***SPOILER ALERT: ***Massive spoilers for the season finale of She-Hulk***
***I warn you!***
*****3, 2, 1 …***
Throughout She-Hulk’s introduction to the Marvel Cinematic Universe, we’ve seen Jen Walker express her frustration with us, the audience, but somehow accept her story as the way things are meant to be. In the story, Jen Walter (aka She-Hulk) has had some agency, but sometimes coming back to us means accepting some sort of fate. However, as the finale developed, Jen basically said, “F^ck, that” and wanted a word with whoever was running the show. After meeting many people at MCU headquarters, she finally met the MCU’s version of the creator, Kevin Feige.
Well, that was more like Knowledge Enhanced Visual Interconnectivity Nexus (aka KEVIN) Let’s not twist things, Jessica Gao is the She-Hulk: Lawyer Showrunner and comic book legends Stan Lee and John Buscema (also likely due to Kenneth Johnson) are the creative heads who brought it to life. However, the opportunity to bring her into the MCU came through Feige’s advocacy and support. In this episode, this figure was portrayed as a magic-performing GLaDOS-like character and robot.
The concept of addressing the creator is not new to comics, especially not in Marvel. Often they are simply referred to as “The Creator”. Sometimes they are referred to by name. This take just took a step forward by making Feige more than a literal human and robot. This mythologizing of Feige is a force in the fandom and in the industry. Just look at how Warner Bros. Discovery, Universal Studios and many others have tried to make a 10 year cinematic plan like Feige.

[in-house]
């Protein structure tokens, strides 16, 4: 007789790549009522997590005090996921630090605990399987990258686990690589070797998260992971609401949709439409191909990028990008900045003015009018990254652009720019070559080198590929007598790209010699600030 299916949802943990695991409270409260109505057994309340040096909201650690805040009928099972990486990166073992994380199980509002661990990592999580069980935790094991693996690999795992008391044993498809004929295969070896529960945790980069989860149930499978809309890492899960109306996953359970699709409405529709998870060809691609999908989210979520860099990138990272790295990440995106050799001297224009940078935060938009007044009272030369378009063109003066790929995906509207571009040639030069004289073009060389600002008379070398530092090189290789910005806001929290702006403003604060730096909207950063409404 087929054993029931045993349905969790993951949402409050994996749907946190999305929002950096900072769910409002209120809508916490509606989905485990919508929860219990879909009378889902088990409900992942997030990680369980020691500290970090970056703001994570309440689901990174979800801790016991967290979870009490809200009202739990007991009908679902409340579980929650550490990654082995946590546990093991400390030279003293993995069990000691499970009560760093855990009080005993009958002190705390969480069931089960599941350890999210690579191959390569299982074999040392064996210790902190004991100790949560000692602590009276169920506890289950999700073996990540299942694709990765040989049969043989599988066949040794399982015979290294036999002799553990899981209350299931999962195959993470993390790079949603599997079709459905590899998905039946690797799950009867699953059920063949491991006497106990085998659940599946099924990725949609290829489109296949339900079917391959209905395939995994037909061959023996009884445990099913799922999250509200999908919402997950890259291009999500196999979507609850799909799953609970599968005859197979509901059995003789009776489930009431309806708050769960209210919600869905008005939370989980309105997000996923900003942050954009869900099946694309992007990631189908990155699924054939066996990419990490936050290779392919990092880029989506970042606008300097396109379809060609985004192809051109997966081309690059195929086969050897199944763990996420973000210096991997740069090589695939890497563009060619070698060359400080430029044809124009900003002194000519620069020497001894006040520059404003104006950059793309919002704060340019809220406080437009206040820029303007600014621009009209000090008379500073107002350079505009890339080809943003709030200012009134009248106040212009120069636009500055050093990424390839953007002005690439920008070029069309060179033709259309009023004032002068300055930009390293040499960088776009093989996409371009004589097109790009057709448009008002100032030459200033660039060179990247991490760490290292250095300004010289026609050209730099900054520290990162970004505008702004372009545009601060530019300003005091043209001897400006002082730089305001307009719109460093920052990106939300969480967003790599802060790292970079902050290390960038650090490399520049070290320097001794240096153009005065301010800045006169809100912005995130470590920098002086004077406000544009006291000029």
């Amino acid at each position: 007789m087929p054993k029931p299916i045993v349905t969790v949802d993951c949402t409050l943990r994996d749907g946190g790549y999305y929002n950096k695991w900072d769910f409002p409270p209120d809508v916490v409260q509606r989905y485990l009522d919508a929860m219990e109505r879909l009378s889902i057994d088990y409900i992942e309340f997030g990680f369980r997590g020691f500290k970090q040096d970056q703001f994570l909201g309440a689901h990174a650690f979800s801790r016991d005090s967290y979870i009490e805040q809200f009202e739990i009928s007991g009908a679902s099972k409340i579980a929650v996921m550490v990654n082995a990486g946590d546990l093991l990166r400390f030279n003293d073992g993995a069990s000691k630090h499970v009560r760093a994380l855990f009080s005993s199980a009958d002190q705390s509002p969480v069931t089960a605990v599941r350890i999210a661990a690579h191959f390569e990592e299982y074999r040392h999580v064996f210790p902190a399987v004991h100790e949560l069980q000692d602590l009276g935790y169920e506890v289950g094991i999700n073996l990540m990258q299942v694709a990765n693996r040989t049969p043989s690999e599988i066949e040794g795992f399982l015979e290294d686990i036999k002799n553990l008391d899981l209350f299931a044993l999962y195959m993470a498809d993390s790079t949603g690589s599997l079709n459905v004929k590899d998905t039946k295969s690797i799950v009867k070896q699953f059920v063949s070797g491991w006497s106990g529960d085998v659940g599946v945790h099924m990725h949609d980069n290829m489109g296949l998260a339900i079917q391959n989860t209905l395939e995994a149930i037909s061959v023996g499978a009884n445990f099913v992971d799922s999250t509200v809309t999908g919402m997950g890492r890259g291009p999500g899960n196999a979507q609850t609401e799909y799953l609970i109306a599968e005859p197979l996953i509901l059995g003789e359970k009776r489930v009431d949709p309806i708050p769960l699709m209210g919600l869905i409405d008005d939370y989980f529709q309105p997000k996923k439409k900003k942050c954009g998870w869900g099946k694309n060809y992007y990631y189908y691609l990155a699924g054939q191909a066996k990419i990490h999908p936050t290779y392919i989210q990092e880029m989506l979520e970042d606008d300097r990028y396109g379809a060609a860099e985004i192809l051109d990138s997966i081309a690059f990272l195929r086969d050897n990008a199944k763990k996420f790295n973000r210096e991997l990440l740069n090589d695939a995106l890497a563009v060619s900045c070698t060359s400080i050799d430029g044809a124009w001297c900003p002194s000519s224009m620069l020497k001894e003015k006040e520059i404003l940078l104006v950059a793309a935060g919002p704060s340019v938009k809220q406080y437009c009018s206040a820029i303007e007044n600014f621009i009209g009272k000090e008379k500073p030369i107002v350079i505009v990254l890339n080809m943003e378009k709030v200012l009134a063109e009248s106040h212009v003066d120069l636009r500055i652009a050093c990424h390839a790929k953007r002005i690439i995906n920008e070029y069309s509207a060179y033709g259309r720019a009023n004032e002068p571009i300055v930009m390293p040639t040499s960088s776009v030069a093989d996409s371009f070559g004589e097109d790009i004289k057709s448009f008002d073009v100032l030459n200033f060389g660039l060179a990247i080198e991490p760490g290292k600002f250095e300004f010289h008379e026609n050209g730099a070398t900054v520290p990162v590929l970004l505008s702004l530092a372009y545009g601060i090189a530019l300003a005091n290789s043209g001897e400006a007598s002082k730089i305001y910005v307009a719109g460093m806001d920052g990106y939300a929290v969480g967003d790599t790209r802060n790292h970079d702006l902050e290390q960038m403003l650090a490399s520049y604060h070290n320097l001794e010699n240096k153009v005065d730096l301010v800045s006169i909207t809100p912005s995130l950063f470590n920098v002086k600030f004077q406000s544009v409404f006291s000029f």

gao said marvel.com, that she wrote a short description of KEVIN and gave it to the artists. Because the robot was based on a person, there had to be visual references. They all came back with similar designs. She says:
When the [visual development team] showed us different possible sketches of KEVIN, they were all wearing little hats. No matter what type of robot or machine it was, he wore a small black baseball cap on top. [Human] Kevin said, “Well, that doesn’t make sense, why would a robot wear a hat?” I said, ‘That’s the part that doesn’t make sense to you Kevin, that’s the line of logic that you won’t cross, we’ve pictured you as an AI brain that controls all the Marvel Cinematic Universes, but the thing you can’t ignore is that there might be a hat on the machine? And he said, ‘Yes.’ »
The metal baseball cap brim in the final design was a way to give Feige the logic he was looking for and to include the work of all designers. In this back-and-forth, Gao credited Feige with pushing the writers to expand into the KEVIN scene by meeting other people along the way on the Marvel campus.
(via Marvel, featured image: Marvel & Alyssa Shotwell.)
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